We can all agree that we are drowning in information. We are spoilt for choice. You would think this abundance enables us to make the right decision, but you would be wrong. With all this information, we are now starving for wisdom! Because it has become easier for anyone to share their thoughts, people are often faced with conflicting opinions and recommendations (the irony of this is not lost to me). What people desperately desire is reliable guidance from someone who truly understands them and their desires. Have you ever been in a situation where you have taken so long to make a decision, researched a lot of options, and then finally got so fed up that you just made a decision to end the agony? I have. What is worse is that I then realise that the decision I made was not the best one!
Your customers won’t want to go through that painful experience. People fear making the wrong decision. Therefore, buyers want to be led. They want someone trustworthy, and with expertise, to help make this process more pleasurable. Believe it or not, people also want to be challenged and shown whether there is a better way. Giving someone insight and data is no longer enough; we have plenty of those. What people want to know is if there is a better way to improve their lives.
This Challenger Method is especially powerful in a B2B sales situation. Customers often have their own opinions and have been doing something a certain way for a while. Because of this familiarity bias, they are convinced that this is the right approach. Any change in this approach is perceived as risky, hence their hesitancy in making a decision to change. This is the fear element I spoke about in the last article.
Challenging the status quo is something that we see in so many adverts now, that we sometimes don’t notice it being done. For example, I see many ads related to entrepreneur best practices, but the most powerful ones are those that tell me what not to do. They give me a snippet of the most common mistakes that I could be doing. This challenges me, but more importantly, it is showing me that I am receiving more pain with my status quo than the pain I would receive if I change what I am doing.
When you are engaging with a customer, are you just stating insight jargon or are you shaking their emotional state by showing them that their current path is leading them to even greater pain?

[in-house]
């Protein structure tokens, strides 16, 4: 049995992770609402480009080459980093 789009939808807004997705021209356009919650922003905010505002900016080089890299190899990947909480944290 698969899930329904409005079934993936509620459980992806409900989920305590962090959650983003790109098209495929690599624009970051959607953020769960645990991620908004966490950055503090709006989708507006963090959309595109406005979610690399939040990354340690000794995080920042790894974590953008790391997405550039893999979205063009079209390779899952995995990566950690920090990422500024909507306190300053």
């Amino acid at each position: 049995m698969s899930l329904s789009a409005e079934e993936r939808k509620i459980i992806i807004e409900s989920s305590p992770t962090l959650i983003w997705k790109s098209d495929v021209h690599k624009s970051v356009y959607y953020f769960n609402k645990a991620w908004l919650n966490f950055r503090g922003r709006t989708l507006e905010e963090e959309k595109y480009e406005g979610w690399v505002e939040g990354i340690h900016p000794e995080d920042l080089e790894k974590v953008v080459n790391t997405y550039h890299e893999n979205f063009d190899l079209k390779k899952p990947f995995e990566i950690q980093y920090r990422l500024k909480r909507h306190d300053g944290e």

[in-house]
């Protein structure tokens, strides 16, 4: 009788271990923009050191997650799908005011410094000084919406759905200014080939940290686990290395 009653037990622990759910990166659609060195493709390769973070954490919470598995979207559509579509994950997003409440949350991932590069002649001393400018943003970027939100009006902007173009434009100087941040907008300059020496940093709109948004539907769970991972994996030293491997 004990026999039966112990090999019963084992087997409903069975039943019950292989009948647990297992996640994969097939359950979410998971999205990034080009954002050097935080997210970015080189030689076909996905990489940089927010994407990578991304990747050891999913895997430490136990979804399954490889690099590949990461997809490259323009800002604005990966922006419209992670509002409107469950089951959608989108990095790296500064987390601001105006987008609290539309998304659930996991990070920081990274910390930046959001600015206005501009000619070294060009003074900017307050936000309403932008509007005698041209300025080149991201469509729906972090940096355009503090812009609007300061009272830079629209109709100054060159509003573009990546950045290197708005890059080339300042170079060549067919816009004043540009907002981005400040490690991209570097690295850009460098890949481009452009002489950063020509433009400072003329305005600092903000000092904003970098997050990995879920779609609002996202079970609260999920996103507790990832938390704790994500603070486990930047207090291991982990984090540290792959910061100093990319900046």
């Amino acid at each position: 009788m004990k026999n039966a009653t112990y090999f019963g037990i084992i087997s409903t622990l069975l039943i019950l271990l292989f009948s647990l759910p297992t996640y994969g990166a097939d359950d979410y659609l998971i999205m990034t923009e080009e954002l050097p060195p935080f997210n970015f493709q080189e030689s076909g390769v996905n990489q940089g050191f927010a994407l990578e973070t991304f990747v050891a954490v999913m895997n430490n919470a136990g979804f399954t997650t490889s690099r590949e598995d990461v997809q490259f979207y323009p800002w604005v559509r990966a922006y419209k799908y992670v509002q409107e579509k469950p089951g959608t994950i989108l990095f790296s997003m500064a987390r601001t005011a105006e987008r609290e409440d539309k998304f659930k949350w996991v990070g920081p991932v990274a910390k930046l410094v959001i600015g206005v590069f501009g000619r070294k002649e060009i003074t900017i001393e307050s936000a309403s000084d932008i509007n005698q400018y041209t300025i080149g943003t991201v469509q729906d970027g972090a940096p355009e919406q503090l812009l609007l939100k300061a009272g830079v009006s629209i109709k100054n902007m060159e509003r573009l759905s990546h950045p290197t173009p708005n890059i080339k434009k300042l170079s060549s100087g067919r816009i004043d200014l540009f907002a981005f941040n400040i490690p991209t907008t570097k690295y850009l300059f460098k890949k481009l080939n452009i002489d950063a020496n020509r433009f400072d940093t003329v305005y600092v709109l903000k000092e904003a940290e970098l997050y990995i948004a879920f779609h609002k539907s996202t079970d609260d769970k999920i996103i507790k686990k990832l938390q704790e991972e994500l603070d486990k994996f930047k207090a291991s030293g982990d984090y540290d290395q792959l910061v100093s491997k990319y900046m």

People often use storytelling to convey this in a powerful way. Pixar are masters at this. Their favourite structure is:
Once upon a time there was [blank]. Every day, [blank]. One day [blank]. Because of that, [blank]. Until finally [bank].
Read that again. Do you see the pattern? Once upon a time there was someone who was doing the usual activities; every day. Then one day, someone came in and shared an idea for a new way. Because of that there was a change. Until finally that person experienced a new way, a better way.
In the end, that is what sales and marketing is about: changing people’s actions and perceptions. We are seeking to change someone’s emotional state. We are saying that their current path is ok, or bad, but if they take our product/service then they will experience a better emotional state. Plus, we should also convey that making the change is not painful; in fact, staying the same is more painful than if you made the change (I will discuss how to show this in the next article).
So, what ideas are you sharing in your marketing campaigns or sales discussions? Are your ideas relevant? Are they compelling? Do they jolt the customer and disrupt their thoughts? Do you give them a vision of a better future or better emotional state?
Please share your thoughts in the comments section below. I also welcome any topic suggestions for future articles.
About Moeed Amin:
I help entrepreneurs and independent professionals grow their income. Most business leaders are excellent at their craft, but to become a successful business you need to become excellent at sales and marketing. Unfortunately, there is too much confusion out there on how to excel at the commercials. My experience, and research centres, bring you cutting-edge insights and training to help give you an edge and grow your sales. To learn more, get in touch by visitingwww.proverbialdoor.com.